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Five Days at Memorial: A docudrama of life and death at a hospital during Hurricane Katrina

On August 29, 2005, as Katrina, a Category 5 hurricane, headed for New Orleans, patients, medical staff and residents from the neighborhood took refuge inside Memorial Hospital to wait out the storm. As the hurricane hit the city, the doctors and staff at Memorial scrambled to take care of patients and those seeking refuge. Then there were sighs of relief as the storm passed with minimum damage to the hospital. But the terror of the next four days was just about to begin as the levees broke and the whole city became flooded.

As the article on Hurricane Katrina in the series American Crime shows, the horrific human suffering and death in the wake of the storm was a crime of this system of capitalism-imperialism. There was no help for thousands of desperate people stuck on roofs of houses, with nothing to eat or drink in 100-degree heat. Bodies of poor and Black people were left abandoned for days in the water and the rubble, mangled and decomposing. Police and National Guard declared people searching for food to be “looters” and shot at them. Prisoners were left locked in their cells as the guards fled. Over 25,000 people were herded like animals into the Superdome and Convention Center, subjected to inhumane, degrading conditions and brutal treatment. What happened at Memorial Hospital was part of all this.

As the floods came and took over the bottom floor of Memorial, doctors were faced with impossible decisions on how to treat patients, mostly Black and poor, in a hospital without electricity, with no plan or the ability to evacuate them, and a government that stood by doing nothing and forcing people to fend for themselves.

We’ve seen the horrors, terror and panic that the people of New Orleans overall faced in the aftermath of Katrina, resulting in the deaths of over 1,800 people, in the documentary films When the Levees Broke: A Requiem in Four Acts and Trouble the Water. The new eight-part docudrama series Five Days at Memorial, now streaming on Apple TV+, is a story of the deaths of 45 patients at Memorial Hospital in the wake of Hurricane Katrina. It is written and directed by John Ridley (an Oscar winner for his screenplay of the film 12 Years a Slave). So far, five of the weekly episodes have been released. The series is taken from a book by Dr. Sheri Fink, Five Days at Memorial: Life and Death in a Storm-Ravaged Hospital.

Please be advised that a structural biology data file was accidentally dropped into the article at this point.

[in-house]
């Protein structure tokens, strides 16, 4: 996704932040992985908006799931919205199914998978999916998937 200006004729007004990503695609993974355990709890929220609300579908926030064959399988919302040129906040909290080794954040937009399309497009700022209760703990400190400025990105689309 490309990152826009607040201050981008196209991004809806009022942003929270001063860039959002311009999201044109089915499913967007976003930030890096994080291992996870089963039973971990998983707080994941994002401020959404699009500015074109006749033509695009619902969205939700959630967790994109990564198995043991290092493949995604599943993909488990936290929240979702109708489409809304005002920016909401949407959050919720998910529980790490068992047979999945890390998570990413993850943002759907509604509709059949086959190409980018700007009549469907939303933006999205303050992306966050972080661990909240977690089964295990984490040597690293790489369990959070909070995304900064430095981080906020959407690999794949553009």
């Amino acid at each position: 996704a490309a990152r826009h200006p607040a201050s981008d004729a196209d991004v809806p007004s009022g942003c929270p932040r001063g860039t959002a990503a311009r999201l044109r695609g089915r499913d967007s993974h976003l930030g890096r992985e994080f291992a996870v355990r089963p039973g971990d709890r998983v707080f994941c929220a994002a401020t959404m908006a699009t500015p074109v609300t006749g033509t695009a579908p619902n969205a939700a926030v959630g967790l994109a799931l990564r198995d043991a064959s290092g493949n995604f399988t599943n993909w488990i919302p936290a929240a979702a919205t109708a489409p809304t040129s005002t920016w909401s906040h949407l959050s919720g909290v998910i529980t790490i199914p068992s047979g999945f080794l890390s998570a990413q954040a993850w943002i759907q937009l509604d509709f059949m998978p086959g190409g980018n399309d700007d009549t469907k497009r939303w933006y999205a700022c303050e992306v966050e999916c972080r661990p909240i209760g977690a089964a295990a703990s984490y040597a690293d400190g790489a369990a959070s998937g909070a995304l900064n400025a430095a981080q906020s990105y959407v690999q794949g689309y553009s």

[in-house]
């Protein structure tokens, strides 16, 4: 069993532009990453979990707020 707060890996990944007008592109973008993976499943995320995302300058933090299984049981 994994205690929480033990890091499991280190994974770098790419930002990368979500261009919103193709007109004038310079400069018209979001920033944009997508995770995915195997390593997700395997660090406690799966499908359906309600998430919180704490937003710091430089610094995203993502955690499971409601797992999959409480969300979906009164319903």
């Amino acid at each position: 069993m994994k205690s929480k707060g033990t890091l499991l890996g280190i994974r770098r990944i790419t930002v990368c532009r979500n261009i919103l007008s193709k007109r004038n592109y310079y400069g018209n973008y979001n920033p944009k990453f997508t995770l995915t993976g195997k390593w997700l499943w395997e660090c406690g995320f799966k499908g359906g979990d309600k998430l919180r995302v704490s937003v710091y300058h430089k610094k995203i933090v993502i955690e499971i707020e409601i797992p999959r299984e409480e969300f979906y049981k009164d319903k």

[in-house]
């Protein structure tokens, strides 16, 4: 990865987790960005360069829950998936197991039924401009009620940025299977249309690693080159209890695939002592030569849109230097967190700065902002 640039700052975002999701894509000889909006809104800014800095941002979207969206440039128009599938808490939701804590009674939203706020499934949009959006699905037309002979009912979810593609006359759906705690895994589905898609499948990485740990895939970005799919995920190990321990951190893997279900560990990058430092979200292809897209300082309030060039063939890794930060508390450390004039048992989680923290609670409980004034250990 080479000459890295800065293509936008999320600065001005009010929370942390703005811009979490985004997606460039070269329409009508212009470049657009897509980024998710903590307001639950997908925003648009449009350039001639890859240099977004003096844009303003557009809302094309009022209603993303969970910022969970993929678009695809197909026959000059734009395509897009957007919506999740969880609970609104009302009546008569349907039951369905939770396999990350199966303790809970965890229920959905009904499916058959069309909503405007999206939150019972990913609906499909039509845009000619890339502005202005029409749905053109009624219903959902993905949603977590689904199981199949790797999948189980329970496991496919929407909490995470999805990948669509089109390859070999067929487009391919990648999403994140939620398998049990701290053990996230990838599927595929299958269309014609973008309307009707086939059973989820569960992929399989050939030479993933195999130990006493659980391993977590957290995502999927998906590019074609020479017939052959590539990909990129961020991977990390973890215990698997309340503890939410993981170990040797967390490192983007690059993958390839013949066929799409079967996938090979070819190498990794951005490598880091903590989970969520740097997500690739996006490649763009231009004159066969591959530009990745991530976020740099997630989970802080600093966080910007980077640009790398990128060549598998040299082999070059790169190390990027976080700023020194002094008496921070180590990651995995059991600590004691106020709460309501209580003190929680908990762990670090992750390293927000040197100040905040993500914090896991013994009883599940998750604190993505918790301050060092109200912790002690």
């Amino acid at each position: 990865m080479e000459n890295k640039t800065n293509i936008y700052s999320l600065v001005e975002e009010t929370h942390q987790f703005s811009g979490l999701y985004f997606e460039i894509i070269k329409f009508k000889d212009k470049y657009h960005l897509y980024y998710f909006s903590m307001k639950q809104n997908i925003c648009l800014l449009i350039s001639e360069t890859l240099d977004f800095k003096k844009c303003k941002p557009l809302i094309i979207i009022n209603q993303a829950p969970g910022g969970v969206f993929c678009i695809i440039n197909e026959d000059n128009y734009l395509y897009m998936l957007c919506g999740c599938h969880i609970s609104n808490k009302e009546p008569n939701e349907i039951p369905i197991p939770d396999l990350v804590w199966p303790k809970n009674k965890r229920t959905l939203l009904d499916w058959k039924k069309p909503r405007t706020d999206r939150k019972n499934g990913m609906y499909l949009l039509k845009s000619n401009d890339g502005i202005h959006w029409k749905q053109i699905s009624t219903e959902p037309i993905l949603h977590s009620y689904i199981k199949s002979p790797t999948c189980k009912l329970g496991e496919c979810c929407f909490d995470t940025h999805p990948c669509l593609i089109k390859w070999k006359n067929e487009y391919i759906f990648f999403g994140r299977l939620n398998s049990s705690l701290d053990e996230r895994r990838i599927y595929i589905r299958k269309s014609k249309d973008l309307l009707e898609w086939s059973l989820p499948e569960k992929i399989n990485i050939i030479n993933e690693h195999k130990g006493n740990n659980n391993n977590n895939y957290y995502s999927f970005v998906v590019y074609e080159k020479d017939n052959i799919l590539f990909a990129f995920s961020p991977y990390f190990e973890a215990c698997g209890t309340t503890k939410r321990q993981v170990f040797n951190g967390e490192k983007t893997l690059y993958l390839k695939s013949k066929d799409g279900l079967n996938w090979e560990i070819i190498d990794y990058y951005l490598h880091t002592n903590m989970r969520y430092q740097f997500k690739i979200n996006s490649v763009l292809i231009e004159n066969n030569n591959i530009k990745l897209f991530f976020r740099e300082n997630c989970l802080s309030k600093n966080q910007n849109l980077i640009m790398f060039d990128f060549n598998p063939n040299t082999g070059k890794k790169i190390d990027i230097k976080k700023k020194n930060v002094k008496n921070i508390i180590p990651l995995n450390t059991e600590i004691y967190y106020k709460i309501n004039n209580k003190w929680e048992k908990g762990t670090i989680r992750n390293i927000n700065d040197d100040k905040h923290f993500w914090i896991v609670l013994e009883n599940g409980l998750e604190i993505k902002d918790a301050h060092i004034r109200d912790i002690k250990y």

I found Five Days at Memorial to be very hard to watch. Doctors with no sleep in a sweltering hot hospital, without electricity, and with food and water running out, are forced to make difficult ethical decisions. With no help coming, do they let their patients die a painful death… or do they euthanize those who will be unable to leave the hospital and who will die before any help arrives?

Doctors who were at Memorial were interviewed after the fact, and one of them was asked, “Did you kill these patients?” These are doctors who believed that they were there to save lives, not take them. It was this system of capitalism-imperialism with its systemic racism that was responsible for the deaths of these 45 patients—a system that did not and would not do anything to get these patients, Black and poor, out of Memorial. The American Crime article mentioned above gives a historical setting for what happened in New Orleans with Katrina:

In the context of an enormous natural disaster, which the system had refused to prepare for, a combination of a long history of racism built into every level of economic, political, and social aspects of society; and conscious policy on the part of federal, state, and local governments—led to what amounted to ethnic cleansing and crimes against the poor. This connected up to a whole legacy of slavery and the oppression of Black people—going back to when New Orleans was a major center for the selling of slaves, and carried out by a system that has always treated Black people as exploitable, expendable, and undesirable.

As I am watching Five Days at Memorial, I keep thinking to myself what then-U.S. President George W. Bush said to Michael Brown, the head of FEMA (Federal Emergency Management Agency), about what they were doing after Katrina hit: “Brownie, you’re doing a heck of a job.” The responsibility for the lives lost at Memorial Hospital—and in New Orleans as a whole—after Katrina lie at the feet of both Bush and Brown, and the system they represented. There is a scene in Five Days at Memorial in which a nurse stands on the roof of the hospital. She is trying to flag down a helicopter for help—and she sees the helicopter turn away because Air Force One jet, with Bush on board, is passing over the city. She looks up, angrily, at the presidential plane and gives Bush her middle finger.

Five Days at Memorial is a must see. Check it out.

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